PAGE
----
Where will these kids swim now? They can use the newer pool at the Arbor Hill Community Center, the mayor has suggested. Kelley was skeptical.

“It’s an empty solution,” she said. “What he’s saying is they’re going to do busing to some facility in Arbor Hill. I’ll believe it when I see it.”

At its Dec. 20 meeting, council members are expected to finalize Albany’s 2011 budget. It is possible to override Jennings’ veto, but unlikely, unless some of them change their minds— especially since “yes” voter Anton Konev (Ward 11) is overseas visiting family.

“I don’t think we have 10 votes to override a veto,” said Councilman Dominic Calsolaro (Ward 1), who unsuccessfully proposed rerouting $140,000 from the Albany Municipal Golf Course budget toward the bathhouse.

“To me it’s priorities,” he said. “It’s very disturbing. It’s the mayor turning his back on the South End even further.”

Councilman Frank Commisso, representing Ward 15, said he supports the mayor’s veto.

“I don’t think that the city has the money to keep that facility open,” he said. “You had an irresponsible budget from the mayor’s office and the council actually made it worse.”

Councilman Ronald Bailey (Ward 3) agreed.

“That bathhouse should have been taken care of years ago, before the city got into $23 million worth of debt,” he said adding he thought the building should be sold. “Let someone else take that building and restore it.”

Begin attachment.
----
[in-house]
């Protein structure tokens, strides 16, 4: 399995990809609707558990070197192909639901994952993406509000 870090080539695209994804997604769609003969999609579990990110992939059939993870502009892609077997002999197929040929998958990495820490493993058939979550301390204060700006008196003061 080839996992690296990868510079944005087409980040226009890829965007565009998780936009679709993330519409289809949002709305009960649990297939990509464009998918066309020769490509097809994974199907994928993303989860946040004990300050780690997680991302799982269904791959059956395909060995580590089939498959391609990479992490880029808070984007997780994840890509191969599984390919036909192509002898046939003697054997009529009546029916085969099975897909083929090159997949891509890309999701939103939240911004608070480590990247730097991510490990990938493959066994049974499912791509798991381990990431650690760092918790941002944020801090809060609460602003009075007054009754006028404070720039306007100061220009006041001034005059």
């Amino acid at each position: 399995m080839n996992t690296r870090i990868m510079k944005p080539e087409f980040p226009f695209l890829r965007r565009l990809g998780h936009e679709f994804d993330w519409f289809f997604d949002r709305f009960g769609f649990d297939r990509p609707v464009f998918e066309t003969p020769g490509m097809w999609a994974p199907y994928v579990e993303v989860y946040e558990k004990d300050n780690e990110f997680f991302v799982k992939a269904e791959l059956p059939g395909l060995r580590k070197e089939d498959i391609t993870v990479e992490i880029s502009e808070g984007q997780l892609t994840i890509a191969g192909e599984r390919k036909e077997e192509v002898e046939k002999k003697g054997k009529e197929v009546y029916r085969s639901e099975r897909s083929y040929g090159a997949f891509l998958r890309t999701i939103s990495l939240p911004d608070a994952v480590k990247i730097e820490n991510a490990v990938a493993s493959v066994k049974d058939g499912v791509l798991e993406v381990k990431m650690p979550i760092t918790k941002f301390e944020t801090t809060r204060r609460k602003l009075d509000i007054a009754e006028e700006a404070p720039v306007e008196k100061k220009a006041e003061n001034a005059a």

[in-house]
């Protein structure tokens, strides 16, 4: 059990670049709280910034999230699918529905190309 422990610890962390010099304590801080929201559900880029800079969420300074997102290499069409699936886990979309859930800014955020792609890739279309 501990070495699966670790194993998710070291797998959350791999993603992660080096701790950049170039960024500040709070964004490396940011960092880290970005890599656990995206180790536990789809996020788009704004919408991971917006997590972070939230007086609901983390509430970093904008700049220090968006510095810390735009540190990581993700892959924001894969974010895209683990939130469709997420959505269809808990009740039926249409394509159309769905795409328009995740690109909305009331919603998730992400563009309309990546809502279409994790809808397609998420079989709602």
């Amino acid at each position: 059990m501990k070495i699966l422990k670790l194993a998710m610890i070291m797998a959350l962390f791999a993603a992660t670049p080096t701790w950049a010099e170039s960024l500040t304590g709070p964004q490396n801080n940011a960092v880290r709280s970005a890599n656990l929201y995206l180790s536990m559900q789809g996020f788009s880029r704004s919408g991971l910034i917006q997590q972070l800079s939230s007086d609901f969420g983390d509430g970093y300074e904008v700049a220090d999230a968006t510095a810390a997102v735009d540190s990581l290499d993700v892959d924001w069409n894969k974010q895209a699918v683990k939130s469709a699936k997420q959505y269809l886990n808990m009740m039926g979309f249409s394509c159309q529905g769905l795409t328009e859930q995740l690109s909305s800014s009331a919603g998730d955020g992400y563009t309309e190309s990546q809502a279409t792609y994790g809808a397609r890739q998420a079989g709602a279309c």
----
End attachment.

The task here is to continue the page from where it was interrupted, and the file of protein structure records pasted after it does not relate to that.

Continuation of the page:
Public Bath No. 2 can become the anchor for a South End community center, suggested Councilman Frank Sano (Ward 9), who sponsored the amendment to keep the bathhouse open.

“It’s not in my DNA to cut recreation,” said Sano, a physical education teacher and lifeguard. “Here, was unfortunately a gem that was let gone too far. I doubt that we have the necessary votes to turn the override. The fight isn’t over here. Let us try to find some grants. I’m not going to give up working with Albany Historical to try and find some money.”

“We want to see it saved,” said Holland. “We’re begging them to please maintain the building. We don’t want to see it be closed and have deferred maintenance and then have a worse situation than we have now.”

—Laurie Lynn Fischer

Preparing for Health Care Reform

Advocates offer ideas to help the state prepare for the Affordable Care Act

Even as Congressional Republicans are vowing to do everything in their power to overturn the health-care-reform bill passed by the Democratic majority last March, some of the changes in the Affordable Care Act have already begun to take effect. Coverage has already been expanded for young adults, Medicare drug rebates have gone out to seniors and insurance plans for patients with preexisting conditions have been made available.